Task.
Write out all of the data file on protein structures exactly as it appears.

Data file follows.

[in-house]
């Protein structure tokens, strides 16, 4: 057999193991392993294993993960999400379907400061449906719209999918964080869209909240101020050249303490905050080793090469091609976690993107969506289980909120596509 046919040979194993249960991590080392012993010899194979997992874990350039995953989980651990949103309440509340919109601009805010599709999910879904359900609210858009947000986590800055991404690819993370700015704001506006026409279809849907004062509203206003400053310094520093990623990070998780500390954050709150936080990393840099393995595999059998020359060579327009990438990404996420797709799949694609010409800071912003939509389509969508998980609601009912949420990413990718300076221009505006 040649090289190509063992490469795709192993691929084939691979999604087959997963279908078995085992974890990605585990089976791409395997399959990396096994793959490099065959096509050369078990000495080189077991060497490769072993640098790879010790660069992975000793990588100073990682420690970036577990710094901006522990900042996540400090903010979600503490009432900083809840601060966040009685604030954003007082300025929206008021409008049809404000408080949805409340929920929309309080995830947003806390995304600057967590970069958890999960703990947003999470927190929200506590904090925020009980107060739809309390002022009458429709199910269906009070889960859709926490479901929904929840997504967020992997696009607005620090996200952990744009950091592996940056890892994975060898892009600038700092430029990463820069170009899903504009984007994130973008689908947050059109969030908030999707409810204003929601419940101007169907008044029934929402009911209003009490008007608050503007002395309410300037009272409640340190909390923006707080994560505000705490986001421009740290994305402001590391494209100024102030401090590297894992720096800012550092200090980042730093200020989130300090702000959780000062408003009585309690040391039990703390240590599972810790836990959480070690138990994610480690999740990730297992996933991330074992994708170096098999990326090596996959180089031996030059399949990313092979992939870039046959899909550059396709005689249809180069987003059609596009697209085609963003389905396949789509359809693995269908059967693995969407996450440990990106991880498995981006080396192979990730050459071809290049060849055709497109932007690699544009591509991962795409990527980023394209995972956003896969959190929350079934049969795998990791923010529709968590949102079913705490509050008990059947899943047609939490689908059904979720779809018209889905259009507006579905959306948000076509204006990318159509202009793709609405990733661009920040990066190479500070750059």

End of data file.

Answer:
[in-house]
């Protein structure tokens, strides 16, 4: 057999193991392993294993993960999400379907400061449906719209999918964080869209909240101020050249303490905050080793090469091609976690993107969506289980909120596509 046919040979194993249960991590080392012993010899194979997992874990350039995953989980651990949103309440509340919109601009805010599709999910879904359900609210858009947000986590800055991404690819993370700015704001506006026409279809849907004062509203206003400053310094520093990623990070998780500390954050709150936080990393840099393995595999059998020359060579327009990438990404996420797709799949694609010409800071912003939509389509969508998980609601009912949420990413990718300076221009505006 040649090289190509063992490469795709192993691929084939691979999604087959997963279908078995085992974890990605585990089976791409395997399959990396096994793959490099065959096509050369078990000495080189077991060497490769072993640098790879010790660069992975000793990588100073990682420690970036577990710094901006522990900042996540400090903010979600503490009432900083809840601060966040009685604030954003007082300025929206008021409008049809404000408080949805409340929920929309309080995830947003806390995304600057967590970069958890999960703990947003999470927190929200506590904090925020009980107060739809309390002022009458429709199910269906009070889960859709926490479901929904929840997504967020992997696009607005620090996200952990744009950091592996940056890892994975060898892009600038700092430029990463820069170009899903504009984007994130973008689908947050059109969030908030999707409810204003929601419940101007169907008044029934929402009911209003009490008007608050503007002395309410300037009272409640340190909390923006707080994560505000705490986001421009740290994305402001590391494209100024102030401090590297894992720096800012550092200090980042730093200020989130300090702000959780000062408003009585309690040391039990703390240590599972810790836990959480070690138990994610480690999740990730297992996933991330074992994708170096098999990326090596996959180089031996030059399949990313092979992939870039046959899909550059396709005689249809180069987003059609596009697209085609963003389905396949789509359809693995269908059967693995969407996450440990990106991880498995981006080396192979990730050459071809290049060849055709497109932007690699544009591509991962795409990527980023394209995972956003896969959190929350079934049969795998990791923010529709968590949102079913705490509050008990059947899943047609939490689908059904979720779809018209889905259009507006579905959306948000076509204006990318159509202009793709609405990733661009920040990066190479500070750059």